09 Feb The Effects of Violent Video Games on Teens
What are the effects of violent video games on teens, really?
In an effort to understand, explain and ultimately define the reasoning behind heinous acts committed by troubled teens all over the world, violent video games have largely become a major talking point by members of law enforcement, journalists, newscasters, parent groups, political figures, researchers and others since the early 1990s.
Whether analysing the aftermath of deadly school shootings in the U.S., knife violence in Australia or crime sprees by youth gangs in Europe, a similar source of blame – often absent of any adequate research to back it up – is given time and time again: violent video games.
Latest Findings: Effects of Violent Video Games on Teens
Similar to comic books in the 1950s and rock music in the 1980s, video games are now commonly blamed for undesirable and violent behaviours in teens, though it is nearly impossible to distinguish the effects of video games from other common media like television shows and movies.
Though more than half of the current top 50 selling video games in the world contain violence, modern research studies have failed to show any firm link between video games and real-world violence. While playing video games has been found to release dopamine in teens, a similar side effect of synthetic drug use, there remains no irrefutable evidence that playing violent video games actually leads to more violent tendencies.
A 2015 report from the American Psychological Association (APA) determined that playing video games can actually aid in giving teenagers a greater sense of self, as well as honing their problem-solving skills, assisting in their visual perception and developing their task management skills. Another researcher concluded that the increased complexity of video games promotes intelligence, coordination and problem-solving skills in teenage users.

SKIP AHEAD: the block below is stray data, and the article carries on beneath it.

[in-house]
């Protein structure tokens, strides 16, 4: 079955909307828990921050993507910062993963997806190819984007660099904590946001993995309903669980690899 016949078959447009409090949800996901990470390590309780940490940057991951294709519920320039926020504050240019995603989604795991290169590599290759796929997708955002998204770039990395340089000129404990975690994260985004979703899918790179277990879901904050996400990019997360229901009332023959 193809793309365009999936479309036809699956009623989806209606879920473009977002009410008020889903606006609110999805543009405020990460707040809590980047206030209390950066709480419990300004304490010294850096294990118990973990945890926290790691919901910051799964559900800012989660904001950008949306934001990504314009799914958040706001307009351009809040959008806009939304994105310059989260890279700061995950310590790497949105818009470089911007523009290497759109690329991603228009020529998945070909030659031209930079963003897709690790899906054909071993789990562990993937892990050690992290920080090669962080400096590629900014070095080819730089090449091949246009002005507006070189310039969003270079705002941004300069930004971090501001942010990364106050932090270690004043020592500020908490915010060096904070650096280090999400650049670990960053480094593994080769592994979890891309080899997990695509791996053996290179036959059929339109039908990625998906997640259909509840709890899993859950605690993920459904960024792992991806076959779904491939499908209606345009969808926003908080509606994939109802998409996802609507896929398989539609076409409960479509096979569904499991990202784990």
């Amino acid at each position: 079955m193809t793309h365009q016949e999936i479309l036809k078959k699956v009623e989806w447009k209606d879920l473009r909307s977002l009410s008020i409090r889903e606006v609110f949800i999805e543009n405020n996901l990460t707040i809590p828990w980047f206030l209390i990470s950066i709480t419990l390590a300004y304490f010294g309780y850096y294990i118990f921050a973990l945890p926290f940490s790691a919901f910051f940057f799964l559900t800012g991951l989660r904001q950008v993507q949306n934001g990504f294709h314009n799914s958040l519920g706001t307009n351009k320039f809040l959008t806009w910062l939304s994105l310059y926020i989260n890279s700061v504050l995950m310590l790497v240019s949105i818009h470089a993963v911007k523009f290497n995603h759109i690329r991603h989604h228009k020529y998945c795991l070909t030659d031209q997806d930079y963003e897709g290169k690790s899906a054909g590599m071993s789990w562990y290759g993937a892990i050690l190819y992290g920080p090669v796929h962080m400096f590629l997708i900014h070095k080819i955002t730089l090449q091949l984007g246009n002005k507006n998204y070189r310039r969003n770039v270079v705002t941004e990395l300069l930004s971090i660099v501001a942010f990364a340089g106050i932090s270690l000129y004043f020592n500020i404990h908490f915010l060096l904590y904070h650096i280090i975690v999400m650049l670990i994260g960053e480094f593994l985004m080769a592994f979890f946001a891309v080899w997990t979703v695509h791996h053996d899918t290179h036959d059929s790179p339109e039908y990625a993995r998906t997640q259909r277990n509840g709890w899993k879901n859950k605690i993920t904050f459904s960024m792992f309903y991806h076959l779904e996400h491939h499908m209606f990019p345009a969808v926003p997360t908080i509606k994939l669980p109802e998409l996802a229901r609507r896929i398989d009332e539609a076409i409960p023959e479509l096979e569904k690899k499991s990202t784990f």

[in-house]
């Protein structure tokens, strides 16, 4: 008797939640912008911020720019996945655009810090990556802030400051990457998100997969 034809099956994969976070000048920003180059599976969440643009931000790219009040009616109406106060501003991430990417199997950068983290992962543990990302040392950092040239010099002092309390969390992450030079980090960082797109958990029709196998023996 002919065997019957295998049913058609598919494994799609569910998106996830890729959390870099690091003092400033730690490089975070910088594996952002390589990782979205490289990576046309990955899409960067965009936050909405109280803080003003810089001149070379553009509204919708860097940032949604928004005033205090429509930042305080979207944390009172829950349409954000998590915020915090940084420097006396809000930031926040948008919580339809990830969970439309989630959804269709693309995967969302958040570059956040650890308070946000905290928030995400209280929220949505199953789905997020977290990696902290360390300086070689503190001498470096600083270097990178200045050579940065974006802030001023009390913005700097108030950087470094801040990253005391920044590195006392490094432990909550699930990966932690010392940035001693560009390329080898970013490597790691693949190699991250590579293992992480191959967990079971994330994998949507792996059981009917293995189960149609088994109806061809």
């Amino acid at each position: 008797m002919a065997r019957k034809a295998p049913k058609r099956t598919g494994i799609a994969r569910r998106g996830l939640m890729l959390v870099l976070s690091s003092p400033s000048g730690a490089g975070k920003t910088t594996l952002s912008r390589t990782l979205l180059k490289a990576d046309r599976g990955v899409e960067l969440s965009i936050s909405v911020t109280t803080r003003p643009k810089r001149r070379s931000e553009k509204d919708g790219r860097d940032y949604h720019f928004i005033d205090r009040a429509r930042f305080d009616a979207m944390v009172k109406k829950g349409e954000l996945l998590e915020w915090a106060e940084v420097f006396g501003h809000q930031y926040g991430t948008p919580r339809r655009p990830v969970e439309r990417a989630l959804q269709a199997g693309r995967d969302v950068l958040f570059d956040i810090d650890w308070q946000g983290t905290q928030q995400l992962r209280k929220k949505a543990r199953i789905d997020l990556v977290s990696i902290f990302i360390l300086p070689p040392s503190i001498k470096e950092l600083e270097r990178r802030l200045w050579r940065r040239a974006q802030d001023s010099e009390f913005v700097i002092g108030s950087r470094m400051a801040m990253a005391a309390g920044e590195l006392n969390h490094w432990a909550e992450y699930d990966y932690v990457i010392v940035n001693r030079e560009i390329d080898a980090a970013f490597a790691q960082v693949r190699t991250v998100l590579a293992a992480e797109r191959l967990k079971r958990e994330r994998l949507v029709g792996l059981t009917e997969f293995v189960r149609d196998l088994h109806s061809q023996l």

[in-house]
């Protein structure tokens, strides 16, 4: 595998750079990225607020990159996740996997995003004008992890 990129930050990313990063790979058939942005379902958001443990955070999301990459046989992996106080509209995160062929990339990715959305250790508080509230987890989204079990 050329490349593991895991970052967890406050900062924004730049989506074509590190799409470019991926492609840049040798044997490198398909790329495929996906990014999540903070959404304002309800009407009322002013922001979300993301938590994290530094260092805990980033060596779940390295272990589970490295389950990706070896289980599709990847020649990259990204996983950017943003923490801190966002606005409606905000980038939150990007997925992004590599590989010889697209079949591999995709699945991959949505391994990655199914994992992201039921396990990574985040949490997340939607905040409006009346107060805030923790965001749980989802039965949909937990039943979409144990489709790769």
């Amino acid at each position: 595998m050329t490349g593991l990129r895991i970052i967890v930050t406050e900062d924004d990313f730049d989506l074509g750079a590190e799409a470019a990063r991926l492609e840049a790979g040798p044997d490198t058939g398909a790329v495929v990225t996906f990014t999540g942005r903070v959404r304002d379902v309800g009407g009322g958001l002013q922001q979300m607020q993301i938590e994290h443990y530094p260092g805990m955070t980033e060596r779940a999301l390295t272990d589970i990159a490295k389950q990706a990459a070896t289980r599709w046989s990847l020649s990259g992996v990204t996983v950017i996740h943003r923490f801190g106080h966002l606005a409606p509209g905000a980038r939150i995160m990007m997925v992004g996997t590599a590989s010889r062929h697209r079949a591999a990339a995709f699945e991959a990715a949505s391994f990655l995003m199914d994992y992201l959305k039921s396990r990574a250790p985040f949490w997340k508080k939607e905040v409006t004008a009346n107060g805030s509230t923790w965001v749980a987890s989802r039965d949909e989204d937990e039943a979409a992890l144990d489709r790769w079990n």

In fact, a large analysis of violent video game use and violent crime not only showed that increased sales of violent video games did not lead to an increase in violent crime, but some evidence actually showed the exact opposite: increased sales of violent video games coincided with lower instances of violent crimes over the same time period.
Lastly, studies have shown that publication bias is a major issue within the topic of violent video games in general; overall, studies linking aggressive behaviour with violent video game use are more likely to be published than studies that find no link at all, giving further justification to this ongoing argument.
An earlier policy statement released by the American Psychiatric Association (APA) in 2005 states that violent video games led to increased aggression and detracted from feelings of empathy and sensitivity to aggression. Although the same study also states that they did not find sufficient evidence of increased violence, a group of 230 scholars from universities around the globe came together in 2013 to publish an open letter calling the APA’s stance ‘misleading and alarmist,’ further asking that they refrain from releasing any further policy statements on the matter.
Additionally, arguments against violent video games often conclude that teens may begin to associate violence with pleasure and rewards and practicing repeated acts of violence on screen may cause those behaviours to become automatic responses in real life. A study published in Psychology Today found that violent video games may undermine the ‘moral sensitivity’ of teens, as well as teach them how to behave like criminals in the first place. Other arguments often state that these video games harm the final stages of brain development like decision-making, empathy, and cause lower activation of brain development in the areas of reasoning and emotional control.
After studying 100 thirteen to fourteen-year old’s, a 2014 study from Brock University in Canada concluded that playing violent video games in excess of 3 hours per day led to delays in learning ‘empathy, trust and concern for others,’ though no strong correlation was found between the amount of time playing violent video games and ‘attitudes towards real violence.’
While video games are often used as a means of escape for stressed teens, addictive video game use can cause negative effects on social relationships and development, and signal deeper issues or a desire for social isolation.
The key to video game use is to understand your teen’s emotional stability, mental health and insist that they balance their screen time with real-life social interaction.
For further help understanding how our youth military programs and Parental Guidance Workshops might be right for you and your family, get in touch with our mentors on +61 418-869-061. You can also learn more about how to support your child through these challenges with our article about children addicted to technology and what you can do to help.